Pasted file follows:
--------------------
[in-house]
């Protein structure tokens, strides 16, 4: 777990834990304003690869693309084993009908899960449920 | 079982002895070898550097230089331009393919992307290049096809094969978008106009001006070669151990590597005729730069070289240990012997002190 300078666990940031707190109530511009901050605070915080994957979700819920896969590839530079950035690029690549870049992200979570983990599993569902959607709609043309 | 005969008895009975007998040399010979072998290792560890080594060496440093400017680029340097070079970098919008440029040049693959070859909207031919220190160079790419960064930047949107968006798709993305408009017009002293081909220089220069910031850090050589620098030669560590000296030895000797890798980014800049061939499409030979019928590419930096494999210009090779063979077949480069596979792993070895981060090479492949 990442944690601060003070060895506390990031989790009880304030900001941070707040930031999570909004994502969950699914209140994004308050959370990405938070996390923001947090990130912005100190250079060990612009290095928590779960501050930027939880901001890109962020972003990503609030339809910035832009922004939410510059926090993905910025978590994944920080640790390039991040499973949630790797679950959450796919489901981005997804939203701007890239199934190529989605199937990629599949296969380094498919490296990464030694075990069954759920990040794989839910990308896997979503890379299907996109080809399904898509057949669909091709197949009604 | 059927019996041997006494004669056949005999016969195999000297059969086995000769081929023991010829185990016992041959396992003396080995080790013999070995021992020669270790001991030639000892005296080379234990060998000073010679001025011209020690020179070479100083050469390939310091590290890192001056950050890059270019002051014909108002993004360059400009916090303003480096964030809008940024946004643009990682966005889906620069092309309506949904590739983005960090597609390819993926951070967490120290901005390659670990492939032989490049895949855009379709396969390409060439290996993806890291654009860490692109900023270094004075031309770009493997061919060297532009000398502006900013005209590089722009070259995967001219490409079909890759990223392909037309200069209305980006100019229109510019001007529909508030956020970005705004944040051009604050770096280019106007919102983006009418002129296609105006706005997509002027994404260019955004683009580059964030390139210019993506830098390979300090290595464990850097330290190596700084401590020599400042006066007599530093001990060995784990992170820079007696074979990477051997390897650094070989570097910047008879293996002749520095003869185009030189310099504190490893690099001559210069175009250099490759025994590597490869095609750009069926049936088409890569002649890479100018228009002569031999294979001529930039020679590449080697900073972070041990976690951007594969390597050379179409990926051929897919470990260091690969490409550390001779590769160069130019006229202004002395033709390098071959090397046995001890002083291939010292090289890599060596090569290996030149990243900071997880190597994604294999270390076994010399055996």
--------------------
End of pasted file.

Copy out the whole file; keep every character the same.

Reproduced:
[in-house]
């Protein structure tokens, strides 16, 4: 777990834990304003690869693309084993009908899960449920 | 079982002895070898550097230089331009393919992307290049096809094969978008106009001006070669151990590597005729730069070289240990012997002190 300078666990940031707190109530511009901050605070915080994957979700819920896969590839530079950035690029690549870049992200979570983990599993569902959607709609043309 | 005969008895009975007998040399010979072998290792560890080594060496440093400017680029340097070079970098919008440029040049693959070859909207031919220190160079790419960064930047949107968006798709993305408009017009002293081909220089220069910031850090050589620098030669560590000296030895000797890798980014800049061939499409030979019928590419930096494999210009090779063979077949480069596979792993070895981060090479492949 990442944690601060003070060895506390990031989790009880304030900001941070707040930031999570909004994502969950699914209140994004308050959370990405938070996390923001947090990130912005100190250079060990612009290095928590779960501050930027939880901001890109962020972003990503609030339809910035832009922004939410510059926090993905910025978590994944920080640790390039991040499973949630790797679950959450796919489901981005997804939203701007890239199934190529989605199937990629599949296969380094498919490296990464030694075990069954759920990040794989839910990308896997979503890379299907996109080809399904898509057949669909091709197949009604 | 059927019996041997006494004669056949005999016969195999000297059969086995000769081929023991010829185990016992041959396992003396080995080790013999070995021992020669270790001991030639000892005296080379234990060998000073010679001025011209020690020179070479100083050469390939310091590290890192001056950050890059270019002051014909108002993004360059400009916090303003480096964030809008940024946004643009990682966005889906620069092309309506949904590739983005960090597609390819993926951070967490120290901005390659670990492939032989490049895949855009379709396969390409060439290996993806890291654009860490692109900023270094004075031309770009493997061919060297532009000398502006900013005209590089722009070259995967001219490409079909890759990223392909037309200069209305980006100019229109510019001007529909508030956020970005705004944040051009604050770096280019106007919102983006009418002129296609105006706005997509002027994404260019955004683009580059964030390139210019993506830098390979300090290595464990850097330290190596700084401590020599400042006066007599530093001990060995784990992170820079007696074979990477051997390897650094070989570097910047008879293996002749520095003869185009030189310099504190490893690099001559210069175009250099490759025994590597490869095609750009069926049936088409890569002649890479100018228009002569031999294979001529930039020679590449080697900073972070041990976690951007594969390597050379179409990926051929897919470990260091690969490409550390001779590769160069130019006229202004002395033709390098071959090397046995001890002083291939010292090289890599060596090569290996030149990243900071997880190597994604294999270390076994010399055996």